Nidal Malik Hasan sto opp og gikk til moskeen som vanlig. Han var innom 7 Eleven-butikken og spiste sin røsti og drakk kaffe. Overvåkingsbildene viser at han smiler og ler. Han leverte nøkkelen til leiligheten til utleier og ringte på hos Villa. Han ville gi henne 60 dollar for å vaske ut leiligheten. Selv skulle han overføres til Afghanistan dagen etter, sa han. Vaskemidlene sto klar under vasken. Men han glemte å gi henne nøkkel.
De siste dagene hadde han gitt bort eiendelene. Han fikk jo likevel ikke bruk for dem. Mottakerne la ikke noe spesielt i det. Han ga bort to bokhyller, luftmadrassen, fire klappstoler og en klokke.
Siste gang han snakket med fru Villa, lurte hun på om han ikke var engstelig.
«I asked him, ‘Are you afraid of going over there?'» Ms. Villa recalls. «He said, ‘I’m ready for it.»
Hasan pakket ned to håndvåpen og mange clips med ammunisjon og dro til Fort Hood. Her traff han på en gruppe ingeniørsoldater som ble klargjort for oppdrag i Afghanistan ved juletider.
The shooting rampage began shortly after 1:20 p.m. Thursday, as scores of soldiers from the 36th engineer brigade, which has the motto «Stay Rugged,» waited for medical exams at the Soldier Readiness Processing Center, a gymnasium-sized building at Fort Hood where troops are prepped for deployment. The process is long and as the soldiers milled about, they texted friends, called parents, watched ESPN.
Authorities say several witnesses heard Maj. Hasan open fire with two weapons, neither of them Army-issued. One person with knowledge of the weapons said one was a revolver, the other a FN Herstal «Five-seveN»tactical pistol, which one firearms Web site describes as capable of defeating «most body armor in military service around the world today.»
The FN carries 20 rounds per magazine. One witness said he saw Maj. Hasan reload at least once. A medic who treated the major’s injuries said his camouflage cargo pant pockets were full of magazines.
Hasan var helt rolig mens han skjøt. Han ville ta så mange som mulig. Sårede som rørte på seg ble skutt igjen. En såret som forsøkte å unnslippe ble jaget.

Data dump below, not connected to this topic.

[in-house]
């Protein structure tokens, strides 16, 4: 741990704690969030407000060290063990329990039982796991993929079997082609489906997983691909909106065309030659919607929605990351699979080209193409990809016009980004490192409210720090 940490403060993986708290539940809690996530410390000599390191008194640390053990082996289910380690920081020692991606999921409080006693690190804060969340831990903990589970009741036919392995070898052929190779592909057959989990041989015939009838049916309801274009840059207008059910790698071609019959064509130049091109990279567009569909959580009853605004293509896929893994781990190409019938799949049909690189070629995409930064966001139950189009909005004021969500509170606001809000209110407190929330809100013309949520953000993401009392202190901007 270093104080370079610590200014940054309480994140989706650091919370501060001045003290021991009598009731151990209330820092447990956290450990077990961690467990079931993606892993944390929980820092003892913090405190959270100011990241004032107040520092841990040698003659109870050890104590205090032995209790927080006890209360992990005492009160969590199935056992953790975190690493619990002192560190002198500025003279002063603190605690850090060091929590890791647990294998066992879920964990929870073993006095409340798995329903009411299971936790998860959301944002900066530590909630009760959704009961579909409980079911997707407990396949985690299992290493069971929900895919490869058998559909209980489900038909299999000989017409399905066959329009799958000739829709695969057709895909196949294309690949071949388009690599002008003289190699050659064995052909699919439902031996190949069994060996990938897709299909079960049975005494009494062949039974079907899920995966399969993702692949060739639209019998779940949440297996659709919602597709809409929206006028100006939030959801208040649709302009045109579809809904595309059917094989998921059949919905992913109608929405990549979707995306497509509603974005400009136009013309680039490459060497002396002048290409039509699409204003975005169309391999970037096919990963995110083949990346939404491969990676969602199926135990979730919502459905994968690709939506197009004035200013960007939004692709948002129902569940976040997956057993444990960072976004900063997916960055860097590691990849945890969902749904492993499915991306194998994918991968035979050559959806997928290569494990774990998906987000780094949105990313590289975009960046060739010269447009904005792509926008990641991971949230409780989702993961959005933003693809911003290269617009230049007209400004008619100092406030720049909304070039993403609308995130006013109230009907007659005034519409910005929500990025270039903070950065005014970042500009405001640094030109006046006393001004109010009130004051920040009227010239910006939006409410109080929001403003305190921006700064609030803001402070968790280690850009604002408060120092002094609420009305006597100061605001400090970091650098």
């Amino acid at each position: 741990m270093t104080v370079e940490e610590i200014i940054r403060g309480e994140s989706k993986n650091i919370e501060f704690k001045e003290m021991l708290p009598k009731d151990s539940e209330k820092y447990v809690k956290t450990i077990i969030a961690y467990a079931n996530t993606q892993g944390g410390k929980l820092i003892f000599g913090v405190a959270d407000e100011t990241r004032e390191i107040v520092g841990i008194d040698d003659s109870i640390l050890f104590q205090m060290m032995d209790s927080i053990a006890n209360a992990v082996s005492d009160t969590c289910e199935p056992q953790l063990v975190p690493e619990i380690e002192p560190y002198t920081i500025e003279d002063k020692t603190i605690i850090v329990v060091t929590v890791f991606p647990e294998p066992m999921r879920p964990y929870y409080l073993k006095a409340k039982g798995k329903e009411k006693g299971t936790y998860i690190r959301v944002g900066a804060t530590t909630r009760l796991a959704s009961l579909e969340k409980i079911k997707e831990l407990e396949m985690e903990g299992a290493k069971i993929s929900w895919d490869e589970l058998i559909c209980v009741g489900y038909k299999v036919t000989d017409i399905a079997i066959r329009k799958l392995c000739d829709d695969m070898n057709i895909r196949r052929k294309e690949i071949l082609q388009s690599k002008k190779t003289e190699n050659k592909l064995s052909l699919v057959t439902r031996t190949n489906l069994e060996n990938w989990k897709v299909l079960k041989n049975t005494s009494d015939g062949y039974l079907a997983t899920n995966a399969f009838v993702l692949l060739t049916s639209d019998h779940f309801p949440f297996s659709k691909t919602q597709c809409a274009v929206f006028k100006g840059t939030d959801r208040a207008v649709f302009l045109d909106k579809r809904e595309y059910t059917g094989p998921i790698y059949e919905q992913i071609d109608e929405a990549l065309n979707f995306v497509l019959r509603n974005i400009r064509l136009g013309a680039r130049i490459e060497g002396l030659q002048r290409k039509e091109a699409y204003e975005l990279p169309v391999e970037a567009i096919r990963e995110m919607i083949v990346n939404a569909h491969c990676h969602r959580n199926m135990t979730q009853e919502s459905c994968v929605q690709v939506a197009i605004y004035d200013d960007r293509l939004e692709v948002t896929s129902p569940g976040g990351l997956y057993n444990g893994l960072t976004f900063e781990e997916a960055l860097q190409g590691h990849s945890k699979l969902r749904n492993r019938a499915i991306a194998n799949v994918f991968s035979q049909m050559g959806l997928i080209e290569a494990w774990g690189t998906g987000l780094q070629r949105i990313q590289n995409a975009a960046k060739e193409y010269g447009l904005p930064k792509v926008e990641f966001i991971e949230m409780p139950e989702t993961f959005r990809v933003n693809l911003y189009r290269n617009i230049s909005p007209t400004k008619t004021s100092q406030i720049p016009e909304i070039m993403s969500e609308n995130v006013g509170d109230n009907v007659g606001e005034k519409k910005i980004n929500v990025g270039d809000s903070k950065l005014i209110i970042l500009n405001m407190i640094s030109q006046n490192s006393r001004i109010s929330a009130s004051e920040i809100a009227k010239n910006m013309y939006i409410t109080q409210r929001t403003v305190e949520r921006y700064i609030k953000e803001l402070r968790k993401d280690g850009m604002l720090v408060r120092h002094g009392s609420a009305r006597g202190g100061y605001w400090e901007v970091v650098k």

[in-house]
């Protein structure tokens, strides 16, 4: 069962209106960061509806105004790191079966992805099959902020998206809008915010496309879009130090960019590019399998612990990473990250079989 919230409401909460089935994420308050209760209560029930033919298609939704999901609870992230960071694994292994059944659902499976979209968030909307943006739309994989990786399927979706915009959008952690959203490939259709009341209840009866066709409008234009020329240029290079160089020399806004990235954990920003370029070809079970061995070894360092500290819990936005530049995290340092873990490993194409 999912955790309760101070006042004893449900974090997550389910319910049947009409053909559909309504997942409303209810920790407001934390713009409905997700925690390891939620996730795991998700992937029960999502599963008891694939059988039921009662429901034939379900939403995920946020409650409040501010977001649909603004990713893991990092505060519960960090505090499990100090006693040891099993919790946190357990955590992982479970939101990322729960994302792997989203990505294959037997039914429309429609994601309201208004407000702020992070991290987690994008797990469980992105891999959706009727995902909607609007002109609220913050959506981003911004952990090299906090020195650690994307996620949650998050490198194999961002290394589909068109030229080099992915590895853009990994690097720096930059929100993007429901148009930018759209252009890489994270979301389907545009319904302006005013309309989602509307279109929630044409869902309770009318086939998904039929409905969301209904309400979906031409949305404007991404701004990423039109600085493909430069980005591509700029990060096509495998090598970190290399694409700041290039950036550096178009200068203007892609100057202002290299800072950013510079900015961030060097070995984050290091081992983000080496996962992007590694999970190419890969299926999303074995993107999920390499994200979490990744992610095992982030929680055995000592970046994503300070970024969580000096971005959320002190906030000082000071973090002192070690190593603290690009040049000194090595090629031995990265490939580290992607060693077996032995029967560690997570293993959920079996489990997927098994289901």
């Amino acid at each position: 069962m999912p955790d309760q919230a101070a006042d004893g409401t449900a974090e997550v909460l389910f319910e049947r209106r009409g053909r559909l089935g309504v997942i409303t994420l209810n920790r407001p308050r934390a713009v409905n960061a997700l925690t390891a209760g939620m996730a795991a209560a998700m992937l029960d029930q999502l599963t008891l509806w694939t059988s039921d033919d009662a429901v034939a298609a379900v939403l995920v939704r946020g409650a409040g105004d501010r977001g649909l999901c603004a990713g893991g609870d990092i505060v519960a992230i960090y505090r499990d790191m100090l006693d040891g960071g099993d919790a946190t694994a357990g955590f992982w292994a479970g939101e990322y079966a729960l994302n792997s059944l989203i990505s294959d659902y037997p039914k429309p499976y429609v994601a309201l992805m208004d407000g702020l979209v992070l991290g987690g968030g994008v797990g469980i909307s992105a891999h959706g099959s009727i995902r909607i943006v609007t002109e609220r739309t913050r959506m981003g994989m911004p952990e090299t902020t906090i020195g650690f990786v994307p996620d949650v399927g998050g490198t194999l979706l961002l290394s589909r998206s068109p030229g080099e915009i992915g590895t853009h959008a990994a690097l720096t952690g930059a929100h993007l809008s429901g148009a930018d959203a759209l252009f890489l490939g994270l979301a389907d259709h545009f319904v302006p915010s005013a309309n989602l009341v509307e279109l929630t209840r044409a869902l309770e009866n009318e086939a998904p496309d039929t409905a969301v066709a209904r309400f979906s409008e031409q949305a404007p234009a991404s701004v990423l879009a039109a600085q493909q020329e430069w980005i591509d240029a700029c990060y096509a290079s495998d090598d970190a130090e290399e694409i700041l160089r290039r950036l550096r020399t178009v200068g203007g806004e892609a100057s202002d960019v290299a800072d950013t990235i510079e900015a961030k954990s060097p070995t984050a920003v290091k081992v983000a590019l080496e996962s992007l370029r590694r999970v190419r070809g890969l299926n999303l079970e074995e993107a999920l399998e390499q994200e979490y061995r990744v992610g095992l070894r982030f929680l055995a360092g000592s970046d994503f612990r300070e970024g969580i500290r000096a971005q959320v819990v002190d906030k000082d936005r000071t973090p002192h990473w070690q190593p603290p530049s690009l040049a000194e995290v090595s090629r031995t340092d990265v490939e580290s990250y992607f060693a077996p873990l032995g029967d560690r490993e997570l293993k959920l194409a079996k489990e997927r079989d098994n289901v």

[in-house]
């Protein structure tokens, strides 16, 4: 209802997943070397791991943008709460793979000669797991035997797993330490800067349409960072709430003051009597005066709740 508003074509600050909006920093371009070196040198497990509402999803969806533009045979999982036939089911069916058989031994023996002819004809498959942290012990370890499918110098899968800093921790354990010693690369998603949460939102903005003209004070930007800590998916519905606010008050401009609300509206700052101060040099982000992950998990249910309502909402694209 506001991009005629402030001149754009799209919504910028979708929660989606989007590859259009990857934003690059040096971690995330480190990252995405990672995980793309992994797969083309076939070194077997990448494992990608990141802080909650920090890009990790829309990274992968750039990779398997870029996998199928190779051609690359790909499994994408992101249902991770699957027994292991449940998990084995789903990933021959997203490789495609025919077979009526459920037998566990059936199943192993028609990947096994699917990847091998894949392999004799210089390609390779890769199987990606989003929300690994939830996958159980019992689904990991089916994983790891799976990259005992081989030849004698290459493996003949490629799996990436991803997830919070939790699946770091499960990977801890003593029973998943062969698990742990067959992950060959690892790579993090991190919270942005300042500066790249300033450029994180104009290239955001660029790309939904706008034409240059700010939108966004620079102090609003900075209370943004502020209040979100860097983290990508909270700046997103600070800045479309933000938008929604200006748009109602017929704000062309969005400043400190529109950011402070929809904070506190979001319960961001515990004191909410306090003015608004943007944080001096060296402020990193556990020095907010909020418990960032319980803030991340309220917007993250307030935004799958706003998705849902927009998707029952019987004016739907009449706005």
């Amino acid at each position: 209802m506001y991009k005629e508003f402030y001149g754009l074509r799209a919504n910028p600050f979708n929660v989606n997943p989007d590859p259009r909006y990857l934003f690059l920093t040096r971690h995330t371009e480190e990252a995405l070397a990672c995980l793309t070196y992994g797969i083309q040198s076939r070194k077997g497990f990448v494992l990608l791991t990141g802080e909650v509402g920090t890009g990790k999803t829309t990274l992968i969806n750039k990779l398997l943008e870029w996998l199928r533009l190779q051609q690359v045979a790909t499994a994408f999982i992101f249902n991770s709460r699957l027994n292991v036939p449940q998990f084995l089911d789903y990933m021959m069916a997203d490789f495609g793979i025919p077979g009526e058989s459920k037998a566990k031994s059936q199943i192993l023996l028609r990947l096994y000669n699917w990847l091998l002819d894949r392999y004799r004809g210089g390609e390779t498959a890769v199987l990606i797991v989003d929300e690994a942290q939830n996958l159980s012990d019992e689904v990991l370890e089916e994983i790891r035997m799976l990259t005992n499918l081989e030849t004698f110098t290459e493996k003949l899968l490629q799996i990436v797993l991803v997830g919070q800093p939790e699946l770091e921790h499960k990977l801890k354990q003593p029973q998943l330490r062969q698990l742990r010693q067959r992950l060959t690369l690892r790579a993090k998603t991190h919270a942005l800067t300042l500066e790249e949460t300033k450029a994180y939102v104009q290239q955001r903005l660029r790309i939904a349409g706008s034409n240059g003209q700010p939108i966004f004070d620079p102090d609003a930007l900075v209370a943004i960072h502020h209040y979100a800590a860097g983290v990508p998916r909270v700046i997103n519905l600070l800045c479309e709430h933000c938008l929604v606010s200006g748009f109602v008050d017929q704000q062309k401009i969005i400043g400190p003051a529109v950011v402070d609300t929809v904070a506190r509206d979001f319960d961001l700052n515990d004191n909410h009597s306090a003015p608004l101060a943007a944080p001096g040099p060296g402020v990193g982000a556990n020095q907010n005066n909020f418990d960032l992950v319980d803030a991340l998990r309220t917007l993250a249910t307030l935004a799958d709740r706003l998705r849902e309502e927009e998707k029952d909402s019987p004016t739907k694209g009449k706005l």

The shots came so rapidly that Pvt. First Class Marquest Smith, who was going over some paperwork in a cubicle in the building, says he first thought he was hearing microwave popcorn.
Someone shouted: «Gun!»
Pvt. Smith dived under a desk. He says he waited several long minutes, listening to the terror unfold, until he thought he should make a dash for safety.
As he broke for the door, he saw Maj. Hasan in combat fatigues, moving around the room. His handgun was pointed downward, he said, as though he were methodically shooting the soldiers who had fallen or were crouching, seeking cover.
A bullet hit Pvt. Smith’s boot as he fled, sticking in the sole. His mom called, too, on Thursday, and he told her he was fine.
Kimberly Munley, a 35-year-old police officer, happened to be nearby, waiting for her squad car to get a tune-up, when she heard the commotion. She raced to the scene, according to her boss, Chuck Medley, director of emergency services on base.
As she rounded a corner, she saw Maj. Hasan chasing a wounded soldier through an open courtyard. He looked as though he was trying to «finish off» the wounded soldier, Mr. Medley said.
«He looked extremely focused,» said Francisco De La Serna, a 23-year-old medic who had fled the building and was watching the same scene unfold from a hiding spot across the street.
Ms. Munley’s first shot missed Maj. Hasan. He spun to face her and began charging, Mr. Medley said.
The time was 1:27 p.m., just four minutes after the initial 911 call.
Authorities haven’t said precisely how many shots were fired during the running gun battle between Maj. Hasan and Ms. Munley. But one of her shots hit Mr. Hasan in the torso, knocking him to the ground. With that, officials say, she quite likely prevented more injuries or deaths on the base.
Ms. Munley took two bullets to her legs. Both entered her left thigh, ripped through the flesh and lodged in her right thigh. She also received a minor wound to the right wrist.
Øverst fra venstre, Jason Dean Hunt (22) fra Frederick Oklahoma, Amy Krueger (29) fra Kiel Wisconsin, Aaron Thomas Nemelka (19) fra West Jordan, Utah, Michael Pearson (21) fra Bolingbrook, Illinois, Russell Seager (51) fra Racine, Wisconsin og Francheska Velez (21). Velez hadde vært sjåfør i Irak og var to måneder gravid.
The slain included at least one teenager, 19-year-old Aaron Nemelka, who joined the Army last year, out of high school. Spc. Jason Dean Hunt, was 22 and had just married. Francheska Velez, 21, was an oil-tank driver who had completed tours in Korea and Iraq. She was two months pregnant with her first child. Five Army reservists were also killed, including Michael Cahill, who was 62 and worked at the processing center as a physician’s assistant.
In all, 13 caskets, each draped with an American flag, were loaded into a C-17 transport plane on Friday afternoon, to be flown to Dover Air Force Base in Delaware.